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Paul Soubry photo by Thomas Fricke.

Paul Soubry photo by Thomas Fricke.

Snapshot: Building community

May 7, 2018 — 

The recipients of the 2018 Distinguished Alumni Awards are back on campus and telling us about the work they do (or wish they did).

Lifetime Achievement recipient Paul Soubry [BComm(Hons)/84] helped to transform two historic Manitoba companies into market- leading success stories in the aerospace and transportation industries. At 55, he’s president and CEO of NFI Group: New Flyer Industries, Motor Coach Industries, ARBOC Specialty Vehicles and NFI Parts (and before that, Standard Aero). He’s also chair of the University of Manitoba Front and Centre campaign. In 2016, the National Post named him Canada’s top CEO.

You might find him giving tours of the plant himself, picking up garbage from the shop floor—why wouldn’t he?—or thinking of new ways to rally his nearly 6,000 team members (across 32 sites). He’s quick to crack a joke and with self-deprecation will tell you, “I’m not the smartest guy in the room.” But he knows how to make things exciting.

How he starts his day: Gets up at about 6 a.m. Reads the Winnipeg Free Press. Usually skips breakfast. First job: Janitor at a tennis club, at 13. Worst job: Right out of university, he was a “swamper,” working in the mud, chaining up oil rig equipment for transport. Dream job: Professional hockey player (“Like that would ever happen.”) How much sleep he gets: Six hours, but would love eight. The energy in his workplace: Spirited. His mantra: It’s amazing what can be accomplished when nobody cares who gets the credit (advice he got from his U of M basketball coach.) A pressing issue in his workplace: The uncertainty around United States protectionism. His business philosophy: Inspire and engage employees. A bad boss is: Restricting. The future workplace needs to be: Exciting. Biggest regret: Never learning a second language. How he spent his first big pay cheque: Bought a Porsche 911. When he’s not working: He’s playing sports, or building things at his cottage—a deck, bunkhouse, swing set. (“It’s not straight. It’s not square. But, I did it.”) What he’s not good at: Golf. A job should be: Fun.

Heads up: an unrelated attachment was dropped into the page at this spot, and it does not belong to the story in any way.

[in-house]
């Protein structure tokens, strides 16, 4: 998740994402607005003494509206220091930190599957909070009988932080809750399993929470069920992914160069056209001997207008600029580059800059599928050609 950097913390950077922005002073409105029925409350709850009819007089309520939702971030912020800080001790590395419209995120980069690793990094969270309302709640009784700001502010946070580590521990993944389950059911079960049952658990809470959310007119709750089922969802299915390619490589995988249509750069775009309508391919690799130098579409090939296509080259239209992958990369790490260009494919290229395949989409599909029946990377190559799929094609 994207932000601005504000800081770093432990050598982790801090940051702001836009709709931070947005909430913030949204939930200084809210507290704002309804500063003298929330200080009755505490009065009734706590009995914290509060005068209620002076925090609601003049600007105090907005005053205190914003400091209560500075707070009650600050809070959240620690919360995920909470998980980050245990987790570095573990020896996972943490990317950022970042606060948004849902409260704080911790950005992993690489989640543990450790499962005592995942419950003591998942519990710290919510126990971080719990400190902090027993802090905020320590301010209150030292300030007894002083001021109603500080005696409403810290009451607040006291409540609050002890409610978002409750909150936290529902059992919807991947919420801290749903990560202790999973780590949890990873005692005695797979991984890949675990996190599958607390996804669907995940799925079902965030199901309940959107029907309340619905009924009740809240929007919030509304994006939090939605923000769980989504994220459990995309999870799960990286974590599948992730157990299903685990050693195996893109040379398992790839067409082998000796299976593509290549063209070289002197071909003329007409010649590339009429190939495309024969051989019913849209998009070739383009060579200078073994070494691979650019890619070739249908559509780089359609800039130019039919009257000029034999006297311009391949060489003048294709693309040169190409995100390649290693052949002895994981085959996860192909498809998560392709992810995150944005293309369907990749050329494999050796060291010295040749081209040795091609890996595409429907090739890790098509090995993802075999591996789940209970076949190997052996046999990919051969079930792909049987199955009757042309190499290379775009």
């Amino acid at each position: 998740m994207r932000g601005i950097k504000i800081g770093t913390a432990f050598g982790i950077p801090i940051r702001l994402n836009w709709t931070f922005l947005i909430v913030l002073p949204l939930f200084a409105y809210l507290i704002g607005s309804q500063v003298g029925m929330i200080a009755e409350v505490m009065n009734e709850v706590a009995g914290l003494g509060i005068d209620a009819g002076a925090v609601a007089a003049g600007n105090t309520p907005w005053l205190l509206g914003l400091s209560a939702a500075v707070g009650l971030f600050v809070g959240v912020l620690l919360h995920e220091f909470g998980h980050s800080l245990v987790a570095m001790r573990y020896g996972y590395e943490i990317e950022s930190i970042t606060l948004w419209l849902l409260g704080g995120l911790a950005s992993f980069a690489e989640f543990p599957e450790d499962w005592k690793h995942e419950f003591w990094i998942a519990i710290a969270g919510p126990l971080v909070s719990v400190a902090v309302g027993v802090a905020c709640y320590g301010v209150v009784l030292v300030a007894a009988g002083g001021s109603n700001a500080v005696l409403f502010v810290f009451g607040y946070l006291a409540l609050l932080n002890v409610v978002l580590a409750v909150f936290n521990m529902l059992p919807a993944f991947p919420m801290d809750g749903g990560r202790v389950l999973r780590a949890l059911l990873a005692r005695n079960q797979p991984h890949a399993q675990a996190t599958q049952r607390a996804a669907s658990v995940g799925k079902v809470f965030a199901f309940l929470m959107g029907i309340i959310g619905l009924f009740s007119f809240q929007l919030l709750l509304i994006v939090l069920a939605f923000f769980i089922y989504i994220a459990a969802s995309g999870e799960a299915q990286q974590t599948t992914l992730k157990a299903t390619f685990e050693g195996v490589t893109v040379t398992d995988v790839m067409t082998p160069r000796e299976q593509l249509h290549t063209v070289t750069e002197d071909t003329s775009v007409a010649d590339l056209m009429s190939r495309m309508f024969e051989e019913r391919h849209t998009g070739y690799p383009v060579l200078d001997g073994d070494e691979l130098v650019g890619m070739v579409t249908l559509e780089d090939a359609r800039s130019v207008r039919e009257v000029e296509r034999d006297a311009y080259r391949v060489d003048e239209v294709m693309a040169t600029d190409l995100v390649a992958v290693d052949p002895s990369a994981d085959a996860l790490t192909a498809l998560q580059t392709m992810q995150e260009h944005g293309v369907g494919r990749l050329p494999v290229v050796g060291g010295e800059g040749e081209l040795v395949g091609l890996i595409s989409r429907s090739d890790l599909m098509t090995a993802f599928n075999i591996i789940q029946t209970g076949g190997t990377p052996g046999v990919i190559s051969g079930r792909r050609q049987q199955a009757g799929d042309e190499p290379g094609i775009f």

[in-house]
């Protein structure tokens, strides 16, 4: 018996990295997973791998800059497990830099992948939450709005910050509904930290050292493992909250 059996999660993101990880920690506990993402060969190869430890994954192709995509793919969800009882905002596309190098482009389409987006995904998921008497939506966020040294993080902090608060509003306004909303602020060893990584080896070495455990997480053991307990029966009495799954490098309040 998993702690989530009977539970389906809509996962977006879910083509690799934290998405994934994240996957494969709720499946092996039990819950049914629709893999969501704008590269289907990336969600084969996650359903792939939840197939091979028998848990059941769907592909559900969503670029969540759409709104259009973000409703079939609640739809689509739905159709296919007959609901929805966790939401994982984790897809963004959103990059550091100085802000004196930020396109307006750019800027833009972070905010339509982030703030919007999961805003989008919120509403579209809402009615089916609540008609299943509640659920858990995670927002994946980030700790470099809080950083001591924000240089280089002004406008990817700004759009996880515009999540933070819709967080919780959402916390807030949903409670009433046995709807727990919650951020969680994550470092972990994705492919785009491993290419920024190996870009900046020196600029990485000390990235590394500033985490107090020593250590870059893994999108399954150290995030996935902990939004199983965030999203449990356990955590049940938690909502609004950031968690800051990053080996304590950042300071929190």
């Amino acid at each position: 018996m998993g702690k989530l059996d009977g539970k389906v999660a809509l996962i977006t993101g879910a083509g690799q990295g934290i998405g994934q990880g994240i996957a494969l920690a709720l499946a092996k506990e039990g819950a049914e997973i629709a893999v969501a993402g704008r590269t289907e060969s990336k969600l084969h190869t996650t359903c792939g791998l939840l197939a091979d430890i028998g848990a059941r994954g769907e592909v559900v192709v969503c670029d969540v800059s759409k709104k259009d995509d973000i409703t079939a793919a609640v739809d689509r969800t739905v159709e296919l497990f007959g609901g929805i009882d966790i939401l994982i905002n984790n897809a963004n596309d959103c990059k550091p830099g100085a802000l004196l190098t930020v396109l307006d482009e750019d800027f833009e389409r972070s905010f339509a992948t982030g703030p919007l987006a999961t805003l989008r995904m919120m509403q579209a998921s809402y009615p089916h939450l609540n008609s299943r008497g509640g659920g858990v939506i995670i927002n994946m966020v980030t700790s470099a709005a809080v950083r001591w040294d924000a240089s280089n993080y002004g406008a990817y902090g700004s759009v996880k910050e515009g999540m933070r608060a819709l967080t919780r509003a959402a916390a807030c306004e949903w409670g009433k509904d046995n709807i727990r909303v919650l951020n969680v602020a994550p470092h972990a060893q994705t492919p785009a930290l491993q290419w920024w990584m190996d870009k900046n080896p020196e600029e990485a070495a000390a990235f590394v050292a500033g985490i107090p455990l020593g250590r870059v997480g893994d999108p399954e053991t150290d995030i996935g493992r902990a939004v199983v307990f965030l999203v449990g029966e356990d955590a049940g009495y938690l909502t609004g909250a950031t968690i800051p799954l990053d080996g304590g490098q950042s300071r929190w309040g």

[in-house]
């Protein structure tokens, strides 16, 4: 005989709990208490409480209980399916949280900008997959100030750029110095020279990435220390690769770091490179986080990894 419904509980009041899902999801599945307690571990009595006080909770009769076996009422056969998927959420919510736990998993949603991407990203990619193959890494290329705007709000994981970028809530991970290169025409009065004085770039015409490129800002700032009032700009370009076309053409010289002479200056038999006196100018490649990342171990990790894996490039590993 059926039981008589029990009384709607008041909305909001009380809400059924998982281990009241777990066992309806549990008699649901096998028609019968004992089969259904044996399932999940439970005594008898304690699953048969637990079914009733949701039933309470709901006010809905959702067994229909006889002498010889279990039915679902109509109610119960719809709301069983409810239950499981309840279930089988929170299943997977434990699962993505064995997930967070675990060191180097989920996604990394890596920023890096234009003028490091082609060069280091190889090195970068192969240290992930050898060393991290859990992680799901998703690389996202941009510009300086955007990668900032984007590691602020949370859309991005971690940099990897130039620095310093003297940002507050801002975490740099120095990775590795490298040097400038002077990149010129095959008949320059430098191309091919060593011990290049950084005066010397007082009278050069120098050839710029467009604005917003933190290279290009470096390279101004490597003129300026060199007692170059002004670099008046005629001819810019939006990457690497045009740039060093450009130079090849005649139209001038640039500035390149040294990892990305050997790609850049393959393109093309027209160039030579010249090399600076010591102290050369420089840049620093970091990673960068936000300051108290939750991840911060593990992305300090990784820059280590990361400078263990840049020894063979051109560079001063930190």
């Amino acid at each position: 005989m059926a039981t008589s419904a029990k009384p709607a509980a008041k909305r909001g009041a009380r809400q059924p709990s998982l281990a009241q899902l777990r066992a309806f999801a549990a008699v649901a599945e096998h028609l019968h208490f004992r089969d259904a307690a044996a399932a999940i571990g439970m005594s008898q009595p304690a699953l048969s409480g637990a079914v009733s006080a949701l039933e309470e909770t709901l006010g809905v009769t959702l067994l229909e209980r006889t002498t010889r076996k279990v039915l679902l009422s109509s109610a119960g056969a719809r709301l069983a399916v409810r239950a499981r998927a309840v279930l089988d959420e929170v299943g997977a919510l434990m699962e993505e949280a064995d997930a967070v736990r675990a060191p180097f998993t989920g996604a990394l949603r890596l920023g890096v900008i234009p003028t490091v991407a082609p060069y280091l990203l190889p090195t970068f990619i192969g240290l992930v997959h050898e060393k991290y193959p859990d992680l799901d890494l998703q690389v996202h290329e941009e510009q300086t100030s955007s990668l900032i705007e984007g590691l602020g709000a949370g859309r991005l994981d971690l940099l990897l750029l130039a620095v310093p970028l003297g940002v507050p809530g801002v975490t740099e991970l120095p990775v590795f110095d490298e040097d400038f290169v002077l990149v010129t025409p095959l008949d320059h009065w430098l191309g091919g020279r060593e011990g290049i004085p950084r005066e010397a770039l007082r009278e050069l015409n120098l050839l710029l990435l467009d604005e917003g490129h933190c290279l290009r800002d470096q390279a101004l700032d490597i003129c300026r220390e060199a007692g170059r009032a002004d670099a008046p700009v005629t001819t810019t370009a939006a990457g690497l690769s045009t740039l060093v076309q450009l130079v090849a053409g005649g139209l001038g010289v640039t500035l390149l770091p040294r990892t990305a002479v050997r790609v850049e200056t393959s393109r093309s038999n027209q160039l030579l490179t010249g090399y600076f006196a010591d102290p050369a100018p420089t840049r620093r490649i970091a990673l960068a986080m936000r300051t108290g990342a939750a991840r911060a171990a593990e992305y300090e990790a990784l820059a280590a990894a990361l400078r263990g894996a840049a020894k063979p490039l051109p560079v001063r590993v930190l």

A key part of his daily routine: The list that I make every day. Going back through that list, making sure that I’m working on the stuff that really matters and reprioritizing that list all the time, is really part of something I do every day, every minute, to make sure that I’m spending my time on the stuff that has the highest impact or highest priority, not just the easiest stuff to get done.

Biggest win: It’s hard to answer. I’ve been really lucky to work for two wonderful companies. At Standard Aero, we were part of the largest, private/public competition for aircraft maintenance for the United States Air Force, winning a significant portion of a $10-billion 15-year outsourcing contract. At New Flyer, we have developed the business both organically and by acquisition, resulting in our market cap growing from $400 million to now over $3.5 billion, with nearly 6,000 team members. Really feels special. In both situations, from right here in Winnipeg.

A big reality check: I worked for Standard Aero for 24 years and one year after the business was sold, the new owners decided to move the headquarters to the United States. So I worked for the company for 24 years, we grew it from $100 million to two-and-a-half billion, becoming a global industry leader, and all of a sudden I’m out of a job. Then before I go, I’ve got to fire the majority of my executive team. That’s 10 years ago now. That’s the reality of business. Picking up and asking myself, “Was it me?”—maybe it is, maybe it isn’t—but taking all of the stuff I’ve learned and going to deploy it somewhere else, with real success, is truly gratifying. Belief in culture and people, combined with a solid focus on leadership, is absolutely transferrable.

Best part of his job: When someone you saw who had a lot of promise 10 years ago, and whom you helped develop, is now in a very senior role and they’re knocking the lights out. That’s what people did for me—they gave me a chance.

His thoughts on complaining: Throw all of the rocks that you want. Just make sure on the rock, there’s a note that says what you think is wrong, that you’re willing to help fix it, and here’s my suggestion, and here’s my name. But just throwing rocks is useless.

Read more with all the recipients of the 2018 Distinguished Alumni Awards on UM Today The Magazine.

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